Rumaniyeh: A Taste of Palestinian Heritage

Recipe By: Nahed Alfar

In every dish lies a story—a narrative woven with threads of tradition and memory. Rumaniyeh, a beloved Palestinian delicacy, is no exception. Its roots dig deep into the soil of Palestine, carrying with it the tales of a resilient people amidst displacement and adversity.

The Story Behind Rumaniyeh

Rumaniyeh originates from the vibrant cities of Yaffa and al-Lud but found its place of prominence in Gaza. In 1948 there were 100000 palestinians living in Yaffa  only 4000 of them would remain there. The rest would be forced to leave,  leaving behind cherished homes and memories. Only a fraction remained, echoing the heartbreaking saga of forced displacement that has marred Palestinian history.

Among those who sought refuge in Gaza were the custodians of Rumaniyeh’s legacy. They carried with them not just recipes but the essence of home—the flavors that anchored them to their past amidst an uncertain future. Generations later, these recipes stand as symbols of resistance, cherished heirlooms passed down through the trials of exile.

Nahed's Story: A Glimpse into Tradition

Meet Nahed, a Palestinian whose lineage traces back to al-Lud and Yaffa—the very heartlands where Rumaniyeh was born. Through her hands, the legacy of her grandparents finds expression—a culinary ode to resilience and remembrance.

The Recipe:



  • 200g brown lentils
  • 2 1/2 cups water
  • 3 large-size aubergines (around 600g), peeled and cut into 2 cm cubes
  • Juice of 3 to 4 sour pomegranates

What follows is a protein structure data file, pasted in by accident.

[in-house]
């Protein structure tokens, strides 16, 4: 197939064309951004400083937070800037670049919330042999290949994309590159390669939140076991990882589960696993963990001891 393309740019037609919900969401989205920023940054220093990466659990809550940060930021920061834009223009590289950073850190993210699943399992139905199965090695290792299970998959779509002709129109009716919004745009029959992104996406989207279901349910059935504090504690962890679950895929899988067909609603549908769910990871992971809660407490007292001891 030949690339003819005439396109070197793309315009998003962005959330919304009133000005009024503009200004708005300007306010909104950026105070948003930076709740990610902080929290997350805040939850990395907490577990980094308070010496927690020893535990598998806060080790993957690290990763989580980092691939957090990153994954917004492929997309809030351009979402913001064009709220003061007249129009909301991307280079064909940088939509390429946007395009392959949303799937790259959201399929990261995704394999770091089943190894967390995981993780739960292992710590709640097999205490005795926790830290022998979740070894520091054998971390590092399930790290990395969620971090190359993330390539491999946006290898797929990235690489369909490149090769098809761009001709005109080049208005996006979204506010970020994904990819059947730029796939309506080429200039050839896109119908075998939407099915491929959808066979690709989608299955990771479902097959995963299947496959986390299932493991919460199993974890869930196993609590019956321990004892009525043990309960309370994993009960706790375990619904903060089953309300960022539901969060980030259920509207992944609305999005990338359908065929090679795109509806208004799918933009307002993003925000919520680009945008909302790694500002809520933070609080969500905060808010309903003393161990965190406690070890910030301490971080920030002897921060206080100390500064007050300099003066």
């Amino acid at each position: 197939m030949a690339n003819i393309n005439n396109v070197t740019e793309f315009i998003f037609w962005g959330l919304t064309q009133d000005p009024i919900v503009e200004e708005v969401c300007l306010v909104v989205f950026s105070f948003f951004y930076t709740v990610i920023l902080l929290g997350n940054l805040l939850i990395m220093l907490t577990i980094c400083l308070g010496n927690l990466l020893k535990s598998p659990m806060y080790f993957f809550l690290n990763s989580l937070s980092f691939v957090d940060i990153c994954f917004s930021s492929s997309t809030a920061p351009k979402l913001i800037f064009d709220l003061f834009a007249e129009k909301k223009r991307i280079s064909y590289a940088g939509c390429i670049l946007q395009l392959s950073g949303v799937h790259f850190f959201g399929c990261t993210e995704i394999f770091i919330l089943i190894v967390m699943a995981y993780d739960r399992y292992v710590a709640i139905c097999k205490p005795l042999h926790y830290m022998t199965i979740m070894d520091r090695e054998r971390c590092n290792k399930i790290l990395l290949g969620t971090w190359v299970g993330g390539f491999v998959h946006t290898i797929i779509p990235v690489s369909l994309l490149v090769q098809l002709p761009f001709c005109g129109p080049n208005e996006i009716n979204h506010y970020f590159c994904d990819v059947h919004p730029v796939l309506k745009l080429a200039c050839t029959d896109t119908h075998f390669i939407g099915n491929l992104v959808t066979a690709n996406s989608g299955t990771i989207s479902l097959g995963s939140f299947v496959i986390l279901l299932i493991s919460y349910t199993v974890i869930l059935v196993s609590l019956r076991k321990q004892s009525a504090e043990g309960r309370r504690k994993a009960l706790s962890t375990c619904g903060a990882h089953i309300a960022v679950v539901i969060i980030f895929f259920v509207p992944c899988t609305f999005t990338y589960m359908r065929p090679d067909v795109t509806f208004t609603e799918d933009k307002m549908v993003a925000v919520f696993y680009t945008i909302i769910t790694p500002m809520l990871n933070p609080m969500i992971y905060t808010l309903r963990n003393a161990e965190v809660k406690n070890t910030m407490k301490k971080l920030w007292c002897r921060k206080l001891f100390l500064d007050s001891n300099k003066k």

• 2 tablespoons pomegranate molasses
  • 6 to 7 garlic cloves, crushed
  • 4 tablespoons extra virgin olive oil
  • 2 tablespoons flour (or corn starch for a gluten-free option)
  • 1 teaspoon cumin powder
  • Juice of one lemon
  • 1 to 2 green hot chilies (optional)
  • Salt
  • Handful of pomegranate seeds, to serve

Here's step-by-step video

Let's get started!

Step-by-step process
  1. Rinse the lentils in cold water, then place them in a deep pot with water, salt, cumin, and 2 tablespoons of extra virgin olive oil. Bring to a boil, cover, and simmer for 10-15 minutes until the lentils are half-cooked.
  2. Add the cubed aubergines to the pot, cover, and simmer for another 15-20 minutes until both the lentils and aubergines are fully cooked.
  1. Mix flour with pomegranate juice and pour over the pot. If the juice is not sour, add lemon juice and pomegranate molasses. Cook for an additional 5 minutes.
  2. In a separate frying pan, heat the remaining olive oil, add crushed garlic and green chilies (if using), and stir until golden brown. Pour over the pot and adjust salt to taste.

Serve in bowls, garnished with pomegranate seeds and a drizzle of extra virgin olive oil. Enjoy at room temperature with charred flatbread, olives, and pickles.

Conclusion: A Taste of Home

In every spoonful of Rumaniyeh, there's a taste of Palestine—a testament to resilience, perseverance, and the enduring spirit of a people determined to preserve their heritage against all odds. As Nahed's hands carry forth the traditions of her ancestors, Rumaniyehis not just a dish, it has become a symbol of identity, resistance and love for a land called home.